They show “we are not the only ones capable of ‘modern’ behavior,” he wrote in an email.


Update March 10, 2018 - March 16, 2018

Satellites show warming is accelerating sea level rise

In this Oct. 30, 2012 file photo, the intersection of 8th Street and Atlantic Avenue is flooded in Ocean City, N.J., after the storm surge from Superstorm Sandy flooded much of the town. New satellite research shows that global warming is making seas rise at an ever increasing rate. (AP Photo/Mel Evans, File)

Seth Borenstein

Washington (AP) - Melting ice sheets in Greenland and Antarctica are speeding up the already fast pace of sea level rise, new satellite research shows.

At the current rate, the world’s oceans on average will be at least 2 feet (61 centimeters) higher by the end of the century compared to today, according to researchers who publish the Proceedings of the National Academies of Sciences.

Sea level rise is caused by warming of the ocean and melting from glaciers and ice sheets. The research, based on 25 years of satellite data, shows that pace has quickened, mainly from the melting of massive ice sheets. It confirms scientists’ computer simulations and is in line with predictions from the United Nations, which releases regular climate change reports.

“It’s a big deal” because the projected sea level rise is a conservative estimate and it is likely to be higher, said lead author Steve Nerem of the University of Colorado.

Outside scientists said even small changes in sea levels can lead to flooding and erosion.

“Any flooding concerns that coastal communities have for 2100 may occur over the next few decades,” Oregon State University coastal flooding expert Katy Serafin said in an email.

Of the 3 inches (7.5 centimeters) of sea level rise in the past quarter century, about 55 percent is from warmer water expanding, and the rest is from melting ice.

But the process is accelerating, and more than three-quarters of that acceleration since 1993 is due to melting ice sheets in Greenland and Antarctica, the study shows.

Like weather and climate, there are two factors in sea level rise: year-to-year small rises and falls that are caused by natural events and larger long-term rising trends that are linked to man-made climate change. Nerem’s team removed the natural effects of the 1991 Mt. Pinatubo eruption that temporarily chilled Earth and the climate phenomena El Nino and La Nina, and found the accelerating trend.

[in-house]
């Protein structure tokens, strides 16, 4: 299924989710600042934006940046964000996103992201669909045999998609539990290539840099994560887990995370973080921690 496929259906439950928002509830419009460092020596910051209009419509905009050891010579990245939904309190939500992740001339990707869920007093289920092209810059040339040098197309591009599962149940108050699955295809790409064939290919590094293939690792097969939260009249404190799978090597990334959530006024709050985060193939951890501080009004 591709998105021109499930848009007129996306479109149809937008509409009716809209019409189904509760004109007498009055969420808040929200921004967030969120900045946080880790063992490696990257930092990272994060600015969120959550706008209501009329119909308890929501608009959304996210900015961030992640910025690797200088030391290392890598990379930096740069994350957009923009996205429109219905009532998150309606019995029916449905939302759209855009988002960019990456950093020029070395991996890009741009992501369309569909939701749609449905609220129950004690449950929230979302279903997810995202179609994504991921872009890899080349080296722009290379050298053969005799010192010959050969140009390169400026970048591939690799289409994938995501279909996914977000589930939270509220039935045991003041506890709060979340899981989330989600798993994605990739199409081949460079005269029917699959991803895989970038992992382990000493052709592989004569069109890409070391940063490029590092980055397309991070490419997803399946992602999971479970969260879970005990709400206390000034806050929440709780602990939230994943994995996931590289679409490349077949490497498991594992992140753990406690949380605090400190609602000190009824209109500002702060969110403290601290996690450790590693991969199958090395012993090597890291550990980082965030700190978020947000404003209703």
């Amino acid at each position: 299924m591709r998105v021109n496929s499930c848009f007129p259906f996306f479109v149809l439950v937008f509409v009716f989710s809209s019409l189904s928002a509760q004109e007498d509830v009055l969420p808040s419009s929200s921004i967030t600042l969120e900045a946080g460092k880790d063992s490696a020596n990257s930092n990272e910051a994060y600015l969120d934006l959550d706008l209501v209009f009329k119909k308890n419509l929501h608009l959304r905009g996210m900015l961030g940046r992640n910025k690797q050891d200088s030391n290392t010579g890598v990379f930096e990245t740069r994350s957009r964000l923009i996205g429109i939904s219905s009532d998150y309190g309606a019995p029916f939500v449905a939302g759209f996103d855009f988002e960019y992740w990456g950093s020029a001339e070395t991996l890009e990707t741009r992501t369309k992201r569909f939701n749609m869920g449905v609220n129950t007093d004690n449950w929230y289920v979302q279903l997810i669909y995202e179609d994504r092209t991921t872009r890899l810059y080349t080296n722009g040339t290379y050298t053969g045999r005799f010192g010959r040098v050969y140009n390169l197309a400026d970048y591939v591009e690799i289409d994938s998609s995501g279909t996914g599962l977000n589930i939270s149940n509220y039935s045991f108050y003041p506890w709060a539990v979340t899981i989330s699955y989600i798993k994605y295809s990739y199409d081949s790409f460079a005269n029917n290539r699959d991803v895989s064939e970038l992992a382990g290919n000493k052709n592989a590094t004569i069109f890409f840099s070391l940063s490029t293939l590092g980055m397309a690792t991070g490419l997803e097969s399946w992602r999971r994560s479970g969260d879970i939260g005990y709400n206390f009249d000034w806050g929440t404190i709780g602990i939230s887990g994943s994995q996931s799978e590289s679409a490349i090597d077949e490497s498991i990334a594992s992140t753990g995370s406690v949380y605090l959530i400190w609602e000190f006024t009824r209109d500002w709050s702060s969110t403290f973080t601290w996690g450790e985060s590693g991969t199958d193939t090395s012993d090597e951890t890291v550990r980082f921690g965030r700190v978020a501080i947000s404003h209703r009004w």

Sea level rise, more than temperature, is a better gauge of climate change in action, said Anny Cazenave, director of Earth science at the International Space Science Institute in France, who edited the study. Cazenave is one of the pioneers of space-based sea level research.

Global sea levels were stable for about 3,000 years until the 20th century when they rose and then accelerated due to global warming caused by the burning of coal, oil and natural gas, said climate scientist Stefan Rahmstorf of the Potsdam Institute in Germany, who wasn’t part of the study.

Two feet of sea level rise by the end of the century “would have big effects on places like Miami and New Orleans, but I don’t still view that as catastrophic” because those cities can survive - at great expense - that amount of rising seas under normal situations, Nerem said.

But when a storm hits like 2012’s Superstorm Sandy, sea level rise on top of storm surge can lead to record-setting damages, researchers said.

Some scientists at the American Geophysical Union meeting last year said Antarctica may be melting faster than predicted by Monday’s study.

Greenland has caused three times more sea level rise than Antarctica so far, but ice melt on the southern continent is responsible for more of the acceleration.

“Antarctica seems less stable than we thought a few years ago,” Rutgers climate scientist Robert Kopp said.


Update March 3, 2018 - March 9, 2018

Trump aims for moon, pulls back on space station, telescopes

FILE - In this Dec. 12, 2006, file photo, made available by NASA, astronaut Robert L. Curbeam Jr., left, and European Space Agency astronaut Christer Fuglesang, participate in a spacewalk during construction of the International Space Station. Under President Donald Trump’s 2019 proposed budget released, Monday, Feb. 12, 2018, U.S. government funding for the space station would cease by 2025. (NASA via AP, File)

Marcia Dunn & Seth Borenstein

Cape Canaveral, Fla. (AP) - The Trump administration wants NASA out of the International Space Station by 2025, and private businesses running the place instead.

Under President Donald Trump’s 2019 proposed budget released Monday, U.S. government funding for the space station would end by 2025. The government would set aside $150 million to encourage commercial development and use future savings to aim for the moon.

Many space experts and legislators are expressing concern. Sen. Bill Nelson, a Florida Democrat who rocketed into orbit in 1986, said “turning off the lights and walking away from our sole outpost in space” makes no sense.